Be ready to figure out the weight of your trophy striper

As of April 1, N.J. anglers will no longer be able to keep their striper of a lifetime, but they can still determine a commonly-accepted estimate of their trophy’s weight with nothing more than a retractable tape in their pocket.

The new N.J. striper regulation will allow just one bass from 28 to 38 inches, which means that the really big bass must be released. That’s not really a problem for those still waiting for that “one for the wall” as taxidermists have molds for all large sizes. Just take the length and girth before you release that trophy spawner and you’ll get back the same fish you’d receive as if you’d shipped the fish.

The important thing is to always have that retractable tape or a cloth one with you as it’s the girth that really determines a striper’s weight. A flat measuring stick is useless for girth which is measured at the fattest portion of the body just behind the head.

The standard formula of length to the fork of the tail times girth squared divided by 800 works well for the striper’s body shape. Remember that it’s the fork length measurement which is used in the formula rather than the tail length. It only takes seconds to make those measurements before releasing the fish, but you’ll have a meaningful estimated weight rather than a wild guess that no one believes.

That cubera snapper which the Pesca Panama mate and I are holding at the top of the blog was released seconds after I took those measurements which allowed me to later calculate the weight at 73.58375 pounds — just a few pounds short of the world record. Of course, the formula isn’t accepted by the IGFA for record purposes — but it’s fine for me to know now big my cubera of a lifetime was!

Should you forget the tape, you can get an accurate girth by pulling some line off a spool and clipping it off to be measured later.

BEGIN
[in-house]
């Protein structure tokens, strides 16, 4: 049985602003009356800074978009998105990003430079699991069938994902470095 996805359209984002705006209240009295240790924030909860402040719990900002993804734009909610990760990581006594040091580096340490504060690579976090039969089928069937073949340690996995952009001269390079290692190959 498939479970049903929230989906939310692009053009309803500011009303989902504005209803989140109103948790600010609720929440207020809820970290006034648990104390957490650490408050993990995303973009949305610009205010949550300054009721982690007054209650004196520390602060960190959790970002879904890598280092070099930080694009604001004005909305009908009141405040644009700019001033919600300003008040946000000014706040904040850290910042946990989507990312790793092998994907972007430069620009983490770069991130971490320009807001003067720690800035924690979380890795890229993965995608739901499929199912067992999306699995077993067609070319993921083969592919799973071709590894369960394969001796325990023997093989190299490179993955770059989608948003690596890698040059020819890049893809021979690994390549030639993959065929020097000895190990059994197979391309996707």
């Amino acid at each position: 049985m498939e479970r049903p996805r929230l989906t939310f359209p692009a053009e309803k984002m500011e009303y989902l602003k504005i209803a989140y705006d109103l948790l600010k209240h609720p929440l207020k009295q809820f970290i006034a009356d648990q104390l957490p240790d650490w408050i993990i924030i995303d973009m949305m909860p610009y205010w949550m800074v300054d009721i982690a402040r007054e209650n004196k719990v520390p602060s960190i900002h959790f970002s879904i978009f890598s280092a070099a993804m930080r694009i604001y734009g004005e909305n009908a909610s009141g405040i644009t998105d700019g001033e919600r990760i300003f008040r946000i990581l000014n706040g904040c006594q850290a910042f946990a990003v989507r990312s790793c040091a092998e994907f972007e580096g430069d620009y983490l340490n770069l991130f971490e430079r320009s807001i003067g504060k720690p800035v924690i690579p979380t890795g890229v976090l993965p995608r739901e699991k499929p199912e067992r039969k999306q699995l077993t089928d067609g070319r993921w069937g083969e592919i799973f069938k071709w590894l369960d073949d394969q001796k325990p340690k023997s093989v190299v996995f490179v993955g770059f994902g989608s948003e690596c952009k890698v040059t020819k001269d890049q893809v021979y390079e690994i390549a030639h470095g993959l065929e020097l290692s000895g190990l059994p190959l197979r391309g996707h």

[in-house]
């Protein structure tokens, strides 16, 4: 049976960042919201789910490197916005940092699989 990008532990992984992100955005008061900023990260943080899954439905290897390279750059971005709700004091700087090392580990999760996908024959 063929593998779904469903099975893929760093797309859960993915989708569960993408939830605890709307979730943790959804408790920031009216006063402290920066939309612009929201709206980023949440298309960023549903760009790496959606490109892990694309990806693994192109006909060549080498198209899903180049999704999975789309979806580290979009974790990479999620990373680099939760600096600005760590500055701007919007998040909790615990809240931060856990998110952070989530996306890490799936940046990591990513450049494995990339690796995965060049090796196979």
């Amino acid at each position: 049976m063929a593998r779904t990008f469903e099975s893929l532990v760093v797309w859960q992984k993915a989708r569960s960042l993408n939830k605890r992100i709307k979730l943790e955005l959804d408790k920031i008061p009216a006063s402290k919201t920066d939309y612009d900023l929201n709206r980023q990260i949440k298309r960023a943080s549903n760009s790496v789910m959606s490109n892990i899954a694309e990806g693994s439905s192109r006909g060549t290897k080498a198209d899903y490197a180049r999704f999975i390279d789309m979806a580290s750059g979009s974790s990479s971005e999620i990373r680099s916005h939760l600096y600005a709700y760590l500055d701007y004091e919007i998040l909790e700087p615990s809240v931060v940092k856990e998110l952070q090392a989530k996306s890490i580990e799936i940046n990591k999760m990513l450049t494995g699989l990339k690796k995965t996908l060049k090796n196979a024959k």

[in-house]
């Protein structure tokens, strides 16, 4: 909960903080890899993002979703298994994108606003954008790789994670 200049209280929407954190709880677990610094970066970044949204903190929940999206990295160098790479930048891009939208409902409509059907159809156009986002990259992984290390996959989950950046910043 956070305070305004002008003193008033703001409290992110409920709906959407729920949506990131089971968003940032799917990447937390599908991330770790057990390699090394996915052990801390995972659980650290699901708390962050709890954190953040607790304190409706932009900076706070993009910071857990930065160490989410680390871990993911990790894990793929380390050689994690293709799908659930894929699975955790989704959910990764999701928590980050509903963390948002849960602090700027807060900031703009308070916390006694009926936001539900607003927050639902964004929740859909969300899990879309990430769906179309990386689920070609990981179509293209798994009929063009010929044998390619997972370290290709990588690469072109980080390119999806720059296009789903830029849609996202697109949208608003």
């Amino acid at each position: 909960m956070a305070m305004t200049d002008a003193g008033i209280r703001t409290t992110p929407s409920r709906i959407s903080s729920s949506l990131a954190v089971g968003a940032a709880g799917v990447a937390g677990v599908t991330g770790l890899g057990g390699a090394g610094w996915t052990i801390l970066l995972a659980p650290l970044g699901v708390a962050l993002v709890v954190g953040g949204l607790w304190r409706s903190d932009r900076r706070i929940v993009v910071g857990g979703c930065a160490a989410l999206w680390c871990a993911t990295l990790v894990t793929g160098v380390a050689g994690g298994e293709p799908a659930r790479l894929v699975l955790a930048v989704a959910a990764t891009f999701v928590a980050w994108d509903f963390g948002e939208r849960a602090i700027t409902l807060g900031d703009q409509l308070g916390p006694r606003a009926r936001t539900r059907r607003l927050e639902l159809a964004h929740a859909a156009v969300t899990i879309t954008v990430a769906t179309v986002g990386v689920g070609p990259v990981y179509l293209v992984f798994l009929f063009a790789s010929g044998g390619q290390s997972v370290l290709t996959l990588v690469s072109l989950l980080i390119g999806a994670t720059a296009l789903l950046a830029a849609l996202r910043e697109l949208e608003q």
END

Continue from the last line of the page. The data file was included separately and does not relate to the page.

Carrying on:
There are hand scales which can be used for very large fish, Chuck Many uses a 60-pound Boga-Grip which he sent to the IGFA for certification. It can be used to weigh fish for record submissions — but only on land. I have an old 80-pound Chatillon which I carried on exploratory trips around the world in the old days. However, it’s very heavy, and not too practical to carry in airplanes now that bags are weighed.

Small craft warnings are up tonight. Friday starts with south winds at 15-20 knots before switching to southwest in the afternoon with possible rain and fog.plus 4-7-foot seas.

 

 

 

 

 

Large stripers turn on in Raritan Bay

It isn’t even April yet, but large stripers haveJoe Massa first bass turned on to lures in Raritan Bay.

Joe Massa made a short trip yesterday afternoon with his My Three Sons from Morgan Marina. After only catching small bass on worms, he decided to troll a Rapala X-15 diving plug and soon hooked into a 31-inch bass.

That fishing exploded today. The Tackle Box in Hazlet reported that Andrew and Kenny Dubman had lots of bass up to a 30-pounder while casting shads, and Capt. Johnny Bucktails had a similar report from Just Sayin’ out of Keyport.  E. Brem from Oceanport reported doubleheaders trolling mo-jos. Matt Calabria continues to catch stripers up to a 30-incher from shore using his wormballs.

Wormball bass

Jerry Lasko fished the bay side at Bay Head yesterday evening as Maren Toleno broke the ice for the spring with a 14-inch striper.

I was holding off writing up the annual IGFA Fund-raising Banquet in Spring Lake Heights next month while expecting to get a cancellation notice due to the pandemic — which did come from Jeff Merrill today.

The annual Spring Lake Trout Contest for kids also had to be cancelled.

The weather is turning on us with southeast gusts to  20 knots tonight plus rain. Thursday starts with east winds at 10-15 knots plus gusts to 20 before dropping to northeast at 5-10 along with rain in the afternoon.